The Democratic Leadership Council has announced a $11.2B USD proposal to put a Kindle in the hands of every school child.
Students would still be on their own for calculators, etc... but not Kindles

There have been many drives across America aimed at putting a computer in the hands of every child.  However, across America many children lack many essential educational tools, such as a graphing calculator.  Efforts to trump up donations for such hardware haven't received the same high profile as the computer drives.

Now the Democratic Leadership Council believes it has a solution to children lacking the tools needed to succeed -- buy them all Kindles.  The DLC proposes giving the nation's 56 million K-12 schoolchildren a Kindle each, at a modest taxpayer expense of $11.2B USD (assuming a unit cost of $200, with the Kindle 2 currently retailing at $299 on Amazon).

Government leaders believe the costs could fall to $80 per unit by 2012.  However, another key problem is its hard to read textbooks on the smaller 6" screens -- 10" screen units, like the Kindle DX, which currently retails for $489 would likely be required.  Another problem, jokingly suggested by some, which could turn serious is the potential of the children smashing the relatively fragile units.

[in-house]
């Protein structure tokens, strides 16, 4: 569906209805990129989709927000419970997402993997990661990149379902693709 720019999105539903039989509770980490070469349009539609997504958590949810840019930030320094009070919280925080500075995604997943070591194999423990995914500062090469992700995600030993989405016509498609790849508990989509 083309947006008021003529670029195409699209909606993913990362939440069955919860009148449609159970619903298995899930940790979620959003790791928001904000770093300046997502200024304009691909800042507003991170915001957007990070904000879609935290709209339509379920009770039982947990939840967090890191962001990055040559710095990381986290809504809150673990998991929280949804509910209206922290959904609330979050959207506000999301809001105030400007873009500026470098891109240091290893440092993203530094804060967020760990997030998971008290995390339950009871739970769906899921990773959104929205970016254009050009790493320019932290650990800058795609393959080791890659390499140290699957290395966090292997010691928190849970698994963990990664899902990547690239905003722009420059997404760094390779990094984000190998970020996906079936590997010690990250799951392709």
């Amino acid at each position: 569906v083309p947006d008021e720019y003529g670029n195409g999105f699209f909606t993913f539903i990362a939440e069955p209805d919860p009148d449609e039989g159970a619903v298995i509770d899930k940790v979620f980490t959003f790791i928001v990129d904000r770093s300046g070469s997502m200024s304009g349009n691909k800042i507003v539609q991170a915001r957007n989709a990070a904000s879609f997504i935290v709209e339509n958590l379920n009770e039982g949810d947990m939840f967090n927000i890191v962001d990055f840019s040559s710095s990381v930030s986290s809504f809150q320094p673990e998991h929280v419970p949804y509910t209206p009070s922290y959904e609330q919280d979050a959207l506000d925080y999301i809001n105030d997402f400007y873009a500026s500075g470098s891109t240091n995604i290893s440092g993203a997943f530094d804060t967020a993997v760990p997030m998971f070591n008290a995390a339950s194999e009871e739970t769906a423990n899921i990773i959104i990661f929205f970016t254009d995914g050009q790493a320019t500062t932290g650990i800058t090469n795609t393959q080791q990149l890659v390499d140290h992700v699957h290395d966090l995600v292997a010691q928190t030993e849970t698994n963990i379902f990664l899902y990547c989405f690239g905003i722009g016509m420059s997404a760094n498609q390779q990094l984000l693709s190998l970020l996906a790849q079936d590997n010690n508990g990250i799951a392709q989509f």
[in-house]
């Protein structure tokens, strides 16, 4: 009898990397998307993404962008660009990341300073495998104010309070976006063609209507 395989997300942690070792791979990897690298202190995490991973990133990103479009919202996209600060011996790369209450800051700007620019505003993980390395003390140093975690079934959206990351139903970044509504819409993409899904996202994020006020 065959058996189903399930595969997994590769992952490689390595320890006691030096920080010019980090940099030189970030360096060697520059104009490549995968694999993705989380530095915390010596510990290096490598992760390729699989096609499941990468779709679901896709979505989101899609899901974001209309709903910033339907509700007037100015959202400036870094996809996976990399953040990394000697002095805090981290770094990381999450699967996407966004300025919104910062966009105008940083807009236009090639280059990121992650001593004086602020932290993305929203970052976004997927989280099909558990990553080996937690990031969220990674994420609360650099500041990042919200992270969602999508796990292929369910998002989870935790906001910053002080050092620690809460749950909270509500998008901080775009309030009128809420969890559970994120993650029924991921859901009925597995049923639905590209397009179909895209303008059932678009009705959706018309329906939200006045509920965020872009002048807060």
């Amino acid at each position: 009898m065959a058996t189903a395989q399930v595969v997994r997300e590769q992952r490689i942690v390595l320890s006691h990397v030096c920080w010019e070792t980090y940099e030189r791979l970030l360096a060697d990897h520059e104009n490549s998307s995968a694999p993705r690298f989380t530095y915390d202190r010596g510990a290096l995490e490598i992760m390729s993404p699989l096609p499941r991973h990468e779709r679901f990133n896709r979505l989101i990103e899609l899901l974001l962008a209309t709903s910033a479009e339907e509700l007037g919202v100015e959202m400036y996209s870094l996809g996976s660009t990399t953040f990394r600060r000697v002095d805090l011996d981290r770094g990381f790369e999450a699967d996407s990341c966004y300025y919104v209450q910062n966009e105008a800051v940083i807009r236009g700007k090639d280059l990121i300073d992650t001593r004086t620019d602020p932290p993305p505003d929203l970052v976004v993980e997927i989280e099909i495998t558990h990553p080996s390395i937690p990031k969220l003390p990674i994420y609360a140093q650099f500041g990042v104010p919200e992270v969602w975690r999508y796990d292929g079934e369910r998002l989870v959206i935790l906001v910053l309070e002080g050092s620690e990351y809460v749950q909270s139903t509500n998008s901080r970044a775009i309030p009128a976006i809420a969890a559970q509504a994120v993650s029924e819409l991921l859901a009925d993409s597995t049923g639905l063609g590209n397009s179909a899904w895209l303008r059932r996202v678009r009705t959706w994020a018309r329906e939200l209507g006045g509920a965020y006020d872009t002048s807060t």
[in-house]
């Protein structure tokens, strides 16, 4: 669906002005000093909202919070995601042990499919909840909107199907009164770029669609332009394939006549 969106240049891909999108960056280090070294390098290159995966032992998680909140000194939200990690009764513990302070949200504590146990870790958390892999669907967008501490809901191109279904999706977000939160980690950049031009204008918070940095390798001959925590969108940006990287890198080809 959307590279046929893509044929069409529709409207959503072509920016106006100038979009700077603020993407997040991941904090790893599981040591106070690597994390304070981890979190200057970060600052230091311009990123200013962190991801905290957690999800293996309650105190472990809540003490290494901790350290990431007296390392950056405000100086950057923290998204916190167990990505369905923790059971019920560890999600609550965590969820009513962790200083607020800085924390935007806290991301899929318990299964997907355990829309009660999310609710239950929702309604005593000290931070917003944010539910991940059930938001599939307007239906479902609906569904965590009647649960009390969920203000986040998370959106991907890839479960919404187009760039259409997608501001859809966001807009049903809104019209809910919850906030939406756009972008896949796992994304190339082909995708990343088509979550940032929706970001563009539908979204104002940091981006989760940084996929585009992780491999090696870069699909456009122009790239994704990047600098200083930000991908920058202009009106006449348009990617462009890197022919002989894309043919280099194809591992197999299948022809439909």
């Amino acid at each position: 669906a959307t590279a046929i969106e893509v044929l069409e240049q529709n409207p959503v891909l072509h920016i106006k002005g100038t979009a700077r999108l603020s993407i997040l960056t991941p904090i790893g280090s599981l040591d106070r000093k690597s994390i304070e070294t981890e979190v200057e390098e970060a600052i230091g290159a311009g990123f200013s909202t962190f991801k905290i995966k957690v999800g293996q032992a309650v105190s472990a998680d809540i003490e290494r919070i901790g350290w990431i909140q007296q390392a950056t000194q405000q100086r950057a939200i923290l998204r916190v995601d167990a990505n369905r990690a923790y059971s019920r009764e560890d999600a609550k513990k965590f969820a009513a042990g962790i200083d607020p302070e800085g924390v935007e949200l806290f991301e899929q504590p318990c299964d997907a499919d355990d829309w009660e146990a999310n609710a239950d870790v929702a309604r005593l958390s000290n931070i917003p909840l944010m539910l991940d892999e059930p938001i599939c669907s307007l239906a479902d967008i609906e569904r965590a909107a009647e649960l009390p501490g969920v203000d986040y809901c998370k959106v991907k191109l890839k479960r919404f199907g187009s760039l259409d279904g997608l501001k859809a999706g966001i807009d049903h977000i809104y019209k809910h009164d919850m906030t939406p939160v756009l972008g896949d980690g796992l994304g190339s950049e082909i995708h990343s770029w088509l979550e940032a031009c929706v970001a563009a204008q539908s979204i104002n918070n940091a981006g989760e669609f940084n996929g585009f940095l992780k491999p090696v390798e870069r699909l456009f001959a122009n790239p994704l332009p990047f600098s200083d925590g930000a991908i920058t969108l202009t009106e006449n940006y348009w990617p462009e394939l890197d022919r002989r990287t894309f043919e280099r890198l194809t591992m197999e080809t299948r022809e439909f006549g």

A-Kindle-A-Child certainly sounds catchy and certainly has Amazon drooling, but the proposal requires some serious thought and contemplation.

In other Kindle news, according to Mobile Today, Amazon is close to finalizing a deal to distribute the Kindle in the UK.  Amazon is reportedly "close to finalizing a launch date" and is in "advanced negotiations with a mobile operator for an MVNO" -- likely T-Mobile or O2.  The units are reportedly being manufactured by Qualcomm, which is also securing a carrier.  They will reportedly feature both Wi-Fi and 3G connectivity.

"A politician stumbles over himself... Then they pick it out. They edit it. He runs the clip, and then he makes a funny face, and the whole audience has a Pavlovian response." -- Joe Scarborough on John Stewart over Jim Cramer
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